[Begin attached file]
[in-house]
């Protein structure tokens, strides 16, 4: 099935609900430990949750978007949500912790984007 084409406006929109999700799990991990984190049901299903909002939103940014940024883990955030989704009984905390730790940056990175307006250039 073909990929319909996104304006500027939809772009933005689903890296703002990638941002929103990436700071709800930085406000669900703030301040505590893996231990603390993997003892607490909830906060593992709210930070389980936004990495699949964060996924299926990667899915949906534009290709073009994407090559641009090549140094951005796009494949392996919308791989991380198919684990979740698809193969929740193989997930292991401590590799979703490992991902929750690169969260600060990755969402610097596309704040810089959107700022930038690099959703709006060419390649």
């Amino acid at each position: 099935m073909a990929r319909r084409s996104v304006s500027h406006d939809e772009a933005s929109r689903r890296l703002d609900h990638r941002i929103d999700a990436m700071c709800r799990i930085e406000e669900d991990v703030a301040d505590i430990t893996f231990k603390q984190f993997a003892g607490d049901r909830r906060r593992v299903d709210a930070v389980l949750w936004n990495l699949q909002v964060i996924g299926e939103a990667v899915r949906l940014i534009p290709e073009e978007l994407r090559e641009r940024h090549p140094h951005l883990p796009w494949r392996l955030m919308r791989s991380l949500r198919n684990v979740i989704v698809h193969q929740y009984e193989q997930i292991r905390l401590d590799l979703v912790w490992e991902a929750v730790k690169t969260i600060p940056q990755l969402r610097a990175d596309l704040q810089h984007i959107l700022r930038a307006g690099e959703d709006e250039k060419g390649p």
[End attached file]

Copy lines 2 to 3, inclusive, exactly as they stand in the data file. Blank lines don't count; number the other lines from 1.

């Protein structure tokens, strides 16, 4: 099935609900430990949750978007949500912790984007 084409406006929109999700799990991990984190049901299903909002939103940014940024883990955030989704009984905390730790940056990175307006250039 073909990929319909996104304006500027939809772009933005689903890296703002990638941002929103990436700071709800930085406000669900703030301040505590893996231990603390993997003892607490909830906060593992709210930070389980936004990495699949964060996924299926990667899915949906534009290709073009994407090559641009090549140094951005796009494949392996919308791989991380198919684990979740698809193969929740193989997930292991401590590799979703490992991902929750690169969260600060990755969402610097596309704040810089959107700022930038690099959703709006060419390649």
């Amino acid at each position: 099935m073909a990929r319909r084409s996104v304006s500027h406006d939809e772009a933005s929109r689903r890296l703002d609900h990638r941002i929103d999700a990436m700071c709800r799990i930085e406000e669900d991990v703030a301040d505590i430990t893996f231990k603390q984190f993997a003892g607490d049901r909830r906060r593992v299903d709210a930070v389980l949750w936004n990495l699949q909002v964060i996924g299926e939103a990667v899915r949906l940014i534009p290709e073009e978007l994407r090559e641009r940024h090549p140094h951005l883990p796009w494949r392996l955030m919308r791989s991380l949500r198919n684990v979740i989704v698809h193969q929740y009984e193989q997930i292991r905390l401590d590799l979703v912790w490992e991902a929750v730790k690169t969260i600060p940056q990755l969402r610097a990175d596309l704040q810089h984007i959107l700022r930038a307006g690099e959703d709006e250039k060419g390649p």